Despite NASA’s recent news (see my last post), arsenic is still a deadly poison to most life on Earth. It interferes with your enzymes, changes the pH of your blood and body tissues, and messes up your nervous system, and it may have caused the death of Napoleon Bonaparte. Yet despite all that, it’s not poisonous to all life on Earth.
Bacteria called GFAJ-1 can substitute arsenic for phosphorus, building arsenic-based proteins, lipids, and even DNA for itself. This is a handy adaptation for any life form living in a phosphorus-poor environment. But how can phosphorus, that friendly element, be interchangeable with Napoleon’s elemental killer?
The position of an element on the periodic table can tell you a lot about it. For example, arsenic is located directly below phosphorus, which means they have the same number of bonding sights. Arsenic is heavier, but it can combine with any molecule that phosphorus can.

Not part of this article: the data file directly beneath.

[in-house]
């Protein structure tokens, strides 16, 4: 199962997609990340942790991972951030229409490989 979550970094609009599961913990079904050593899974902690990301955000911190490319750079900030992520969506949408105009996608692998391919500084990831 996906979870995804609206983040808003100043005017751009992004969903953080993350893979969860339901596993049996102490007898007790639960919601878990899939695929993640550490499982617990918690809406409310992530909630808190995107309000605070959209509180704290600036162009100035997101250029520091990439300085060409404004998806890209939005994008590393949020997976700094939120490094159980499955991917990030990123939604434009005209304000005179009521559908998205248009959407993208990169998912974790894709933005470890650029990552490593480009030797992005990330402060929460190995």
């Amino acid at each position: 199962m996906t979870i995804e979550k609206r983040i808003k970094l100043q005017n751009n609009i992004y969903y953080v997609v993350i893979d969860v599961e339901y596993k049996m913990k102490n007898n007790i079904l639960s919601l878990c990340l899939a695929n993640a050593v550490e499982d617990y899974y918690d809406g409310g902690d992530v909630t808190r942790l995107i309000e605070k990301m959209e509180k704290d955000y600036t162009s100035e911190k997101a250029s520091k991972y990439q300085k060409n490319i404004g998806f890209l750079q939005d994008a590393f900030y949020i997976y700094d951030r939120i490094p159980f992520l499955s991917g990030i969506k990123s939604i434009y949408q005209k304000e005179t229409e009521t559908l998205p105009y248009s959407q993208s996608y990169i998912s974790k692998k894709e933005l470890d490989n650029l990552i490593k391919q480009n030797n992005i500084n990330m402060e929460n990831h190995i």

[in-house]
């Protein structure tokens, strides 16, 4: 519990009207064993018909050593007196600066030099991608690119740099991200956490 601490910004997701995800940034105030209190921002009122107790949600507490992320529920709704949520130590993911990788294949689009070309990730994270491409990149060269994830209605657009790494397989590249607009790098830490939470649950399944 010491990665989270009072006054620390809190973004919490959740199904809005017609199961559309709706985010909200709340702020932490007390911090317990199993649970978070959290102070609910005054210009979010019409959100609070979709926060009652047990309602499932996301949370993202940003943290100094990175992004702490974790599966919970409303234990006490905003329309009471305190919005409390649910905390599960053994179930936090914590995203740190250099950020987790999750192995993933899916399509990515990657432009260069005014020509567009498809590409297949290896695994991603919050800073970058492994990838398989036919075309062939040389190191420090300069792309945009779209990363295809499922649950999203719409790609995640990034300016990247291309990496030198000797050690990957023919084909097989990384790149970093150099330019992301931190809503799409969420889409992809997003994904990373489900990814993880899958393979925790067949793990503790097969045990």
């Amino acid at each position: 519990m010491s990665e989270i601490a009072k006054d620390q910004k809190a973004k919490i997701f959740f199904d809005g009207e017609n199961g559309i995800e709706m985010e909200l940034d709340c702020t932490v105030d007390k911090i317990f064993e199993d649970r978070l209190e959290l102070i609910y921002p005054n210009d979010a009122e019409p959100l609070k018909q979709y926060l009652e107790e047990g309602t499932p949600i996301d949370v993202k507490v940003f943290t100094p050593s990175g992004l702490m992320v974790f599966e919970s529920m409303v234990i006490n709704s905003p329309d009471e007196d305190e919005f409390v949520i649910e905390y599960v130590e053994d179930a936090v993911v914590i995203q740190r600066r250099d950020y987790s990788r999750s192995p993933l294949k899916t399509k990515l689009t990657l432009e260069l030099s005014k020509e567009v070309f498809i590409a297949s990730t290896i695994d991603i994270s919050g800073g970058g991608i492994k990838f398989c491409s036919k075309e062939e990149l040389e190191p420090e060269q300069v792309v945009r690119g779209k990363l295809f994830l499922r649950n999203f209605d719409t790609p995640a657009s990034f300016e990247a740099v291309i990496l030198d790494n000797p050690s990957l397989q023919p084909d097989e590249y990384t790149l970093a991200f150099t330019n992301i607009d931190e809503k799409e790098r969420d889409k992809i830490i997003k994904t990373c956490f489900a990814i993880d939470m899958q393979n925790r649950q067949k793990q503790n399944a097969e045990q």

Science fiction often talks about silicon-based versus carbon-based life, and it just so happens that silicon is directly below carbon. I distinctly remember a biology teacher telling me (in a very angry voice) that silicon is too heavy. No life form could survive with all those heavy silicates in its system.
It is true that GFAJ-1 grows faster with phosphorus in its system, but it’s happy to use arsenic instead if that’s the only thing it can find… even if arsenic is so much heavier. So, Mr. Biology-teacher-who’s-probably-retired-by-now-because-that-was-a-long-time-ago, why couldn’t an alien on a carbon-poor planet use silicon instead? I may not be a real scientist, but it sounds like silicon based life is getting a little more believable.